The operational definitions of behavioural categories were the same as in previous studies of ant rescue behaviour [5,6], except that the definition of shooting in this study was applied to antennae and mandibles as well as limbs. The sequence of tests within each colony was balanced for the control and experimental groups. All tests that lasted less than three minutes (because the victim was completely buried under the sand or released from the predator`s grip for some reason) were excluded. The final number of tests in each group of each colony was 30. No ant ants or lions have been used more than once. The data were analysed in SPSS Statistics 21 software (IBM, Warsaw, Poland). The bilateral Fisher Exact Test (FET) was used to detect differences between groups in the occurrence of rescue, pulling, digging, sand removal and ant attack. Data on mortality, latency and rescue time were analyzed using generalized linear mixed models (GLMMs) using a loglink function and a Poisson error distribution. Colony was included as a random factor, while group was used as a fixed factor. Criteria used experimentally to define moribundity and validated as predictive markers of imminent death should be provided (Clarke, 1997).
Unfortunately, these types of observations are often only published in the methods sections of research papers, and therefore many researchers and veterinarians may not encounter or be aware of such refinements. In addition, many researchers may not have a practical appreciation of humans, as opposed to the scientific refinement of an experimental design. Providing simple but practical examples and promoting the dissemination of information on improvements are important aspects of training research personnel in the humane handling of laboratory animals. Assessment of dying disease may be slightly easier in animal populations than in humans. In experimental designs, the exact nature, timing and extent of challenges and subsequent interventions are known and generally standardized. In addition, animal populations can be very homogeneous in terms of age, history, environment and genetic background. Therefore, accurate prediction of imminent death may be more practical in experimental animal models than in human populations. This sequential model was first tested in a kinetic study with lacUV5 and a modified λPR promoter (λPRAL) by comparing the times at which complete and failed syntheses are completed under single-turn conditions. Surprisingly, the aborted synthesis continues long after the synthesis is complete, contradicting the idea that failed transcripts are an unsuccessful precursor. The long-lived transcription complex has been called the moribund complex, thus defined as a complex that produces only aborted and non-complete transcriptions (Kubori and Shimamoto, 1996). The following properties are known for this type of complex.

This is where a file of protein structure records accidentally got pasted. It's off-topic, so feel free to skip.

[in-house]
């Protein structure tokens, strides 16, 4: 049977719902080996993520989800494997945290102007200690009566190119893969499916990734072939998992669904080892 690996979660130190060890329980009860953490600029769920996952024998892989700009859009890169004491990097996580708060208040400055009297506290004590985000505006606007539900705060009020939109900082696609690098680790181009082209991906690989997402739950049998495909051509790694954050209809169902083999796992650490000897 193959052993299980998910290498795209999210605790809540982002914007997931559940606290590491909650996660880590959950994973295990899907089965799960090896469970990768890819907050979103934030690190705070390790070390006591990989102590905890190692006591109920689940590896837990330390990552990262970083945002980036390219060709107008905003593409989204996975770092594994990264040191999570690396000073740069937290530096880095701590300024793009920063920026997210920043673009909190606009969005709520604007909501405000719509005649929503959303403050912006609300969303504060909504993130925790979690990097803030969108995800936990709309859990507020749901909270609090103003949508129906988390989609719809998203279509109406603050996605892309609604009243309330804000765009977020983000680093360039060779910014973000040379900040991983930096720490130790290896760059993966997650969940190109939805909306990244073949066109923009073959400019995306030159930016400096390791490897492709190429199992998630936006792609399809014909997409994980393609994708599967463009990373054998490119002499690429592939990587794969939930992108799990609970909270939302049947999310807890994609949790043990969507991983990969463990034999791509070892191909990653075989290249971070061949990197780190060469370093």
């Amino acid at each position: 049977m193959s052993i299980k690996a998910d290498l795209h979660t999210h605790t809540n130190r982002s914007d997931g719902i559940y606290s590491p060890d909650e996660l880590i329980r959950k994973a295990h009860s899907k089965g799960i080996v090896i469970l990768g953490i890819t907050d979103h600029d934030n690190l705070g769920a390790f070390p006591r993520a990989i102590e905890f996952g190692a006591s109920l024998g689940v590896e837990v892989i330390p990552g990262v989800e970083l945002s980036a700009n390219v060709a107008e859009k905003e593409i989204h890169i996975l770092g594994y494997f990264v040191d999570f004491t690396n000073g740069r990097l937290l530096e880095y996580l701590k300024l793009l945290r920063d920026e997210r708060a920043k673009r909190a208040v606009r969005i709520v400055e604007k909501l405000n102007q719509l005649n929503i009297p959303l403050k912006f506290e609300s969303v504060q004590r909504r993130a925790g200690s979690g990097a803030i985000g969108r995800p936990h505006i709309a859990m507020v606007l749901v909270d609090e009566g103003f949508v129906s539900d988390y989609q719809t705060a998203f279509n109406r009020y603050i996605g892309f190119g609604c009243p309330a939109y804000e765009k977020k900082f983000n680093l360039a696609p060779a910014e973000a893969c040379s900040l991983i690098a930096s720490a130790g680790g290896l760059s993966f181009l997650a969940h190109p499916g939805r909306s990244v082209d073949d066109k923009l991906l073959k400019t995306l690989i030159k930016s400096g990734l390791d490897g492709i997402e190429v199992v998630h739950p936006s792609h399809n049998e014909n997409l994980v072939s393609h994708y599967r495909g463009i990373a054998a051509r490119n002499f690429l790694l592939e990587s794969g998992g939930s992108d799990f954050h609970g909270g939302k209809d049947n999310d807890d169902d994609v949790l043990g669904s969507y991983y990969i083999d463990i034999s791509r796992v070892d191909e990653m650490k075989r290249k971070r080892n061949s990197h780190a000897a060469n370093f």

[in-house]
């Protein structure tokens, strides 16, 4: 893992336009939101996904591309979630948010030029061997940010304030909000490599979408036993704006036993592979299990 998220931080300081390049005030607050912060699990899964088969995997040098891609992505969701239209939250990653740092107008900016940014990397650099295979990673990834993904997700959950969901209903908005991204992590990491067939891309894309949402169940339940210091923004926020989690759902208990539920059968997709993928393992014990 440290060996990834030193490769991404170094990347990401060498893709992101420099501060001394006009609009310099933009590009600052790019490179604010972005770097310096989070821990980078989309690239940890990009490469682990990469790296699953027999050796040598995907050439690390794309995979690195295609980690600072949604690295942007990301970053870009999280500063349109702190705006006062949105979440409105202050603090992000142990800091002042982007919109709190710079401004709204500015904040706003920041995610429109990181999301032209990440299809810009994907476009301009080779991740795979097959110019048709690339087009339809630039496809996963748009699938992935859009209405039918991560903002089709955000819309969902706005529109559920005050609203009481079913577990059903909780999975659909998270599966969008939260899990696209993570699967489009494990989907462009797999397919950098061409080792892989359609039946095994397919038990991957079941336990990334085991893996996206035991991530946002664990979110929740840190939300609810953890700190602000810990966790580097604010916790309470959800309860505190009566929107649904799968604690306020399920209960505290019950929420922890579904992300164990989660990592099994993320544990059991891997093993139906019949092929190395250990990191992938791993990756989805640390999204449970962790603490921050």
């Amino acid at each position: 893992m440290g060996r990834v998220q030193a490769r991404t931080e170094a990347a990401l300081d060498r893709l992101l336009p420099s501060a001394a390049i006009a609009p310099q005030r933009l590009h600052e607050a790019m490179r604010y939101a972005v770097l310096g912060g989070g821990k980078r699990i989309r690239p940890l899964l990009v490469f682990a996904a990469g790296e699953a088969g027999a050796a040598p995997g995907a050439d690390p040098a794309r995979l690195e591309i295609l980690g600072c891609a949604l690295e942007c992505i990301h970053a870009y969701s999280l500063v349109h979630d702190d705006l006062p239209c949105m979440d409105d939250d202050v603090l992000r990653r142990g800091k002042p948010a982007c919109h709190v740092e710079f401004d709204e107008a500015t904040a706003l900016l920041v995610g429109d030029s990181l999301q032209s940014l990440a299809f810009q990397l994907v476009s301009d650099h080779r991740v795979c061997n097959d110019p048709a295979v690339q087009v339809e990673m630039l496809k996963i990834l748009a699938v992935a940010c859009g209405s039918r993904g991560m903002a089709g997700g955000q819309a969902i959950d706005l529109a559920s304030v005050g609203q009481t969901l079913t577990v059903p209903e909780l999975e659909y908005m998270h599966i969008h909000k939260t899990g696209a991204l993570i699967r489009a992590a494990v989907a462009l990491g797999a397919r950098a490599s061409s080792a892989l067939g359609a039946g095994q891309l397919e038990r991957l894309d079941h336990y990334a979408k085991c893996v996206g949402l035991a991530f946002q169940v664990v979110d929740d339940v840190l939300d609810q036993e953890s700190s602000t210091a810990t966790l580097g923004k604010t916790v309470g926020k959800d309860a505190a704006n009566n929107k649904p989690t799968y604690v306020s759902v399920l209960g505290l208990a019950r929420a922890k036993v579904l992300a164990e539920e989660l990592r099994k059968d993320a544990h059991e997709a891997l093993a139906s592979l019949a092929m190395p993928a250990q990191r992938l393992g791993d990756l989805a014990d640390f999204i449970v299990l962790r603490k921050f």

(i) The moribund complex is formed from the same homogeneous enzyme fraction as the productive complex synthesizing a complete transcript on the λPRAL promoter, and dissociation of the enzyme from the promoter DNA cancels out any differences between these complexes (Kubori and Shimamoto, 1996). (ii) Dying complexes are structurally different from productive complexes: they are plotted slightly backwards at the λPRAL promoter or forward at the T7A1 promoter and have a more exposed conserved region 3 of σ70 (Sen et al., 1998; 2000; Susa et al., 2002). (iii) With several promoters, the condemned complex is transformed into a dead-end complex that still retains short transcripts but has no stretching activity (Kubori and Shimamoto, 1996). Such complexes on the λPRAL promoter are irreversibly blocked at the promoter level as a holoenzyme (Sen et al., 2000). (iv) Initiation to the T7A1 promoter, in which no kinetic evidence of the moribund complex has been provided for a long time, accumulates the moribund complex in a low-salt state, where the initiation mechanism generally branches into productive and non-productive pathways (Susa et al., 2002), and the non-productive pathway may lead to a dead end, as shown in Fig. 1. Therefore, the fate of the dying complex is either inactivation as a dead-end complex or reactivation by transformation into a productive complex, and these transformations occur at different rates depending on the promoter, resulting in variations in promoter characteristics (Kubori and Shimamoto, 1997; Sen et al., 2001; Susa et al., 2002).